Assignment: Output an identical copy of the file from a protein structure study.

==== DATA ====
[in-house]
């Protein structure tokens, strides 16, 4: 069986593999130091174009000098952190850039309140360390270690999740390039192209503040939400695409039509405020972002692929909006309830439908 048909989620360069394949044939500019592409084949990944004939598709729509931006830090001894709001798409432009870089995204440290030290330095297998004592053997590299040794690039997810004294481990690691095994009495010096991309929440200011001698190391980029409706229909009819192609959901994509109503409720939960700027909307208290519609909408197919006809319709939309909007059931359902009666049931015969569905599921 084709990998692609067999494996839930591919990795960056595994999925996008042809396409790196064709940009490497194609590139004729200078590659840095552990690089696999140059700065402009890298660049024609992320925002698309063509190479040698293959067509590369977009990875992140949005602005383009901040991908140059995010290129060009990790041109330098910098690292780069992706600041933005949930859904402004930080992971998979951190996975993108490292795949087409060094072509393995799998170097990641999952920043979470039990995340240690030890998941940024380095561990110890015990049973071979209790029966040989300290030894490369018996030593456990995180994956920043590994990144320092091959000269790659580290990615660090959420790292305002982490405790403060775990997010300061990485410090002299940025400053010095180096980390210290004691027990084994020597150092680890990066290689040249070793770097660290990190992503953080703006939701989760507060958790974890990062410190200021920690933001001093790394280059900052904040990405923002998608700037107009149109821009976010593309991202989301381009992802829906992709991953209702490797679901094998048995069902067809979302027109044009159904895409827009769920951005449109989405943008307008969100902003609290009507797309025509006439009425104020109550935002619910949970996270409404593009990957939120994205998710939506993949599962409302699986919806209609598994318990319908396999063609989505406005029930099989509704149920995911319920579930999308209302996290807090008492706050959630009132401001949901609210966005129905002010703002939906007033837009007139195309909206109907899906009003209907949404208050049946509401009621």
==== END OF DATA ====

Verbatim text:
[in-house]
């Protein structure tokens, strides 16, 4: 069986593999130091174009000098952190850039309140360390270690999740390039192209503040939400695409039509405020972002692929909006309830439908 048909989620360069394949044939500019592409084949990944004939598709729509931006830090001894709001798409432009870089995204440290030290330095297998004592053997590299040794690039997810004294481990690691095994009495010096991309929440200011001698190391980029409706229909009819192609959901994509109503409720939960700027909307208290519609909408197919006809319709939309909007059931359902009666049931015969569905599921 084709990998692609067999494996839930591919990795960056595994999925996008042809396409790196064709940009490497194609590139004729200078590659840095552990690089696999140059700065402009890298660049024609992320925002698309063509190479040698293959067509590369977009990875992140949005602005383009901040991908140059995010290129060009990790041109330098910098690292780069992706600041933005949930859904402004930080992971998979951190996975993108490292795949087409060094072509393995799998170097990641999952920043979470039990995340240690030890998941940024380095561990110890015990049973071979209790029966040989300290030894490369018996030593456990995180994956920043590994990144320092091959000269790659580290990615660090959420790292305002982490405790403060775990997010300061990485410090002299940025400053010095180096980390210290004691027990084994020597150092680890990066290689040249070793770097660290990190992503953080703006939701989760507060958790974890990062410190200021920690933001001093790394280059900052904040990405923002998608700037107009149109821009976010593309991202989301381009992802829906992709991953209702490797679901094998048995069902067809979302027109044009159904895409827009769920951005449109989405943008307008969100902003609290009507797309025509006439009425104020109550935002619910949970996270409404593009990957939120994205998710939506993949599962409302699986919806209609598994318990319908396999063609989505406005029930099989509704149920995911319920579930999308209302996290807090008492706050959630009132401001949901609210966005129905002010703002939906007033837009007139195309909206109907899906009003209907949404208050049946509401009621």